A review of the cognitive and behavioral symptoms in dementia with Lewy bodies

J Neuropsychiatry Clin Neurosci. Fall 2000;12(4):425-50. doi: 10.1176/jnp.12.4.425.

Abstract

Dementia with Lewy bodies is a relatively common cause of dementia. Much has been learned about this disorder, yet much remains to be elucidated, especially in regard to early clinical diagnosis. To clarify the future research agenda in this area, the authors critically appraise the literature on cognitive and behavioral changes in DLB and provide a brief overview of the history of DLB, the main pathological changes, and the findings related to extrapyramidal symptoms and treatment issues. Twenty-one studies on cognition and 47 on behavioral changes in DLB are reviewed. Impairments of working memory and visuospatial functions, visual hallucinations, and depression (or symptoms of depression such as apathy and anxiety) have been identified as early indicators of DLB. However, longitudinal and cross-sectional data are lacking, particularly for different aspects of working memory, visual perception, and non-psychotic behavioral symptoms.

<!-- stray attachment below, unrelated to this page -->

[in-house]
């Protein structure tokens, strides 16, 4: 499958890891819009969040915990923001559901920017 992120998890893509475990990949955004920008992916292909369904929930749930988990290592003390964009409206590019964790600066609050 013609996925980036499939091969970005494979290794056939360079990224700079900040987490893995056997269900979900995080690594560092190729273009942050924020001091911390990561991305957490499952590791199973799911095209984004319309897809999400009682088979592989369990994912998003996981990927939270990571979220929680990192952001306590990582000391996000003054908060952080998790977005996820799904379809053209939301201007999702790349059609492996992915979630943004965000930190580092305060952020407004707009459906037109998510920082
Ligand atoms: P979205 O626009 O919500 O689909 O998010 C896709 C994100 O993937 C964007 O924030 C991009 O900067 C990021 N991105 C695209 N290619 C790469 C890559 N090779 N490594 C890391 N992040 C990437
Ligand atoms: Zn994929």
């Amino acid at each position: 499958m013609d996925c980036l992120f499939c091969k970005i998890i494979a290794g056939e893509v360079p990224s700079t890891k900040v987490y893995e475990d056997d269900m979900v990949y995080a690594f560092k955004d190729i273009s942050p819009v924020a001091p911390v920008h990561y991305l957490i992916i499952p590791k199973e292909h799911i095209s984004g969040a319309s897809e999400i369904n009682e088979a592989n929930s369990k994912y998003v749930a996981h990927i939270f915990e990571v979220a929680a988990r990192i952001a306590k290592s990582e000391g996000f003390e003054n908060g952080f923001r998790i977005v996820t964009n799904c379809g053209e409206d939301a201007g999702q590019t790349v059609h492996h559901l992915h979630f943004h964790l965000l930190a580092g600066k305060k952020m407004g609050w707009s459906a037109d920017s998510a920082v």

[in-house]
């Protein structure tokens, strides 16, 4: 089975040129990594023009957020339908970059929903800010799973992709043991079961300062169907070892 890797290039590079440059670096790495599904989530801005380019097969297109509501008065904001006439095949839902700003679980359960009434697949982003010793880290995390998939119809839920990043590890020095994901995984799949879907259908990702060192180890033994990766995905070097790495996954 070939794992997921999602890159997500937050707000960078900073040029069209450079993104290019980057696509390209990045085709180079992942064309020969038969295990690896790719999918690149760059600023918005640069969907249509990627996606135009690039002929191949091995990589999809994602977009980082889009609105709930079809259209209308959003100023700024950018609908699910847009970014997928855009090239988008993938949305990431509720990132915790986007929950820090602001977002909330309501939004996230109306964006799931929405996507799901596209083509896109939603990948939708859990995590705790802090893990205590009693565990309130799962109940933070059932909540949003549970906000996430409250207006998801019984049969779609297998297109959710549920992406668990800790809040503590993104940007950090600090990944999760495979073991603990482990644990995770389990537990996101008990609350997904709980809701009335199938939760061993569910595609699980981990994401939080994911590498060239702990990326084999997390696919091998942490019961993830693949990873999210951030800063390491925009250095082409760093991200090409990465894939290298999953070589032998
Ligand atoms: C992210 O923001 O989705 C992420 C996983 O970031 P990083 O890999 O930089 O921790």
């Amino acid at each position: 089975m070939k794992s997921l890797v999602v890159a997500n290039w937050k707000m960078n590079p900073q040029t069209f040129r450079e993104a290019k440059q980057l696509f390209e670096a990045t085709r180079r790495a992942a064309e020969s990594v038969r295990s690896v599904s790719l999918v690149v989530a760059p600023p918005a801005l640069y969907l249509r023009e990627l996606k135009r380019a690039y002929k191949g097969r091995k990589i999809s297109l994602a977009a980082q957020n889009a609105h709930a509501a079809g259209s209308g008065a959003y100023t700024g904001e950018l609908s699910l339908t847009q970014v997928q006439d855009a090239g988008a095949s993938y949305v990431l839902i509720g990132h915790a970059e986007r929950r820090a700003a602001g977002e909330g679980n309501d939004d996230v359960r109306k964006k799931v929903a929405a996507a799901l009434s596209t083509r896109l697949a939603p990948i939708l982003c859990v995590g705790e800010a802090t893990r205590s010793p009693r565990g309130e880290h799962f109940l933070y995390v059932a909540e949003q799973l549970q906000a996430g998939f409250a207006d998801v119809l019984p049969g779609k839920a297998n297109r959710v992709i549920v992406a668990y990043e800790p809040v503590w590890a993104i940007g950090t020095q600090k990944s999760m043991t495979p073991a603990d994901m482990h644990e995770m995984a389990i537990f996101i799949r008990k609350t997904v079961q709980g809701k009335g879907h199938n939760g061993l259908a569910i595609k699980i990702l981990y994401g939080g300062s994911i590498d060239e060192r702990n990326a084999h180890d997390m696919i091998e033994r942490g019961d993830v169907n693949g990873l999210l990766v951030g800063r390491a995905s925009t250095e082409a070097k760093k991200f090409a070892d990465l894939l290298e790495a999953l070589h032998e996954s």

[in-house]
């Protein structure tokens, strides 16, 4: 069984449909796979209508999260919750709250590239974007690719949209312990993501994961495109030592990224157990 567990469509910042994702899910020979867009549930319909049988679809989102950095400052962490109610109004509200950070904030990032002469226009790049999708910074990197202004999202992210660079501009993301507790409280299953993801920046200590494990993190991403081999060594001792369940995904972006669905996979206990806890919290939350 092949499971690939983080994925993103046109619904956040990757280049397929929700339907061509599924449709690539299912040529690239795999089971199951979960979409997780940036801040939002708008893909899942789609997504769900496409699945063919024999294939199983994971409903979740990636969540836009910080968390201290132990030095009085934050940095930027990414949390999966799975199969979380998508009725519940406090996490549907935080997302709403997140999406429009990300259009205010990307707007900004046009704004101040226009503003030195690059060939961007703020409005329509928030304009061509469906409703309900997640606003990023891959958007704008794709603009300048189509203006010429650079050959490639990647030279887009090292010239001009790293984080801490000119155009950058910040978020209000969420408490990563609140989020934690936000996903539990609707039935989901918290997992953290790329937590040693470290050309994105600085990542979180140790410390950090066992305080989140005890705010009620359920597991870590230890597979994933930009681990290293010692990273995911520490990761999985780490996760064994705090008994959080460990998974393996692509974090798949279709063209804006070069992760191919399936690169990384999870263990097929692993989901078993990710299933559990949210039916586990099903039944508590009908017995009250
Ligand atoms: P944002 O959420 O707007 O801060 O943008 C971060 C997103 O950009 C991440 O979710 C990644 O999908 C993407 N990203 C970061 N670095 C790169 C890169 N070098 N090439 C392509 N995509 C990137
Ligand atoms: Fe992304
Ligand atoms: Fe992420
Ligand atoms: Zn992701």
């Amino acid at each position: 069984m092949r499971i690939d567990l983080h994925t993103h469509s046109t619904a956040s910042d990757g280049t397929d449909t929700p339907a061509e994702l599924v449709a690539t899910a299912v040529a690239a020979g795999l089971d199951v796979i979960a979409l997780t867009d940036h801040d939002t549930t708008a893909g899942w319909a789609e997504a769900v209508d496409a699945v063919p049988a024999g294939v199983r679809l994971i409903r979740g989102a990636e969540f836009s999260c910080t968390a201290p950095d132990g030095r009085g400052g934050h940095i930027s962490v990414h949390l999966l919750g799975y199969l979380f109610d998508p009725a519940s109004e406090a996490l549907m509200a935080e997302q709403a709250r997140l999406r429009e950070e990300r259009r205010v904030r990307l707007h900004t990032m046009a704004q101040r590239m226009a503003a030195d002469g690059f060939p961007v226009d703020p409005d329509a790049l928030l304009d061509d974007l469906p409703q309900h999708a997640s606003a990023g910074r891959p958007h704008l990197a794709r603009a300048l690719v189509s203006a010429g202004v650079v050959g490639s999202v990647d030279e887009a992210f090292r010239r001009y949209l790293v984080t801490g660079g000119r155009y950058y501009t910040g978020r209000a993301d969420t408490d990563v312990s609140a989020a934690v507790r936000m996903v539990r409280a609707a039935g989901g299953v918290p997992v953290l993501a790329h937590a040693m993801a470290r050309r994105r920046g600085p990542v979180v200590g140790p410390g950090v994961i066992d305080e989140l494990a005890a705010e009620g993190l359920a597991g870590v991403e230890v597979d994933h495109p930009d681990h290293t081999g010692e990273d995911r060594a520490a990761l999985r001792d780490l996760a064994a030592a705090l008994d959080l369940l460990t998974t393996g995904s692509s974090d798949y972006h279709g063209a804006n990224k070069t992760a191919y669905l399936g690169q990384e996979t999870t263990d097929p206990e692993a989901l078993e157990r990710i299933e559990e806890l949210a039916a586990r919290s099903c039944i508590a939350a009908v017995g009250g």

Publication types

  • Comparative Study
  • Research Support, Non-U.S. Gov't
  • Review

MeSH terms

  • Alzheimer Disease / diagnosis
  • Alzheimer Disease / psychology
  • Case-Control Studies
  • Cognition*
  • Diagnosis, Differential
  • Humans
  • Lewy Body Disease / complications
  • Lewy Body Disease / diagnosis*
  • Lewy Body Disease / psychology*
  • Memory*
  • Models, Neurological
  • Neuropsychological Tests*
  • Parkinson Disease / diagnosis
  • Parkinson Disease / psychology
  • Psychotic Disorders / etiology*
  • Severity of Illness Index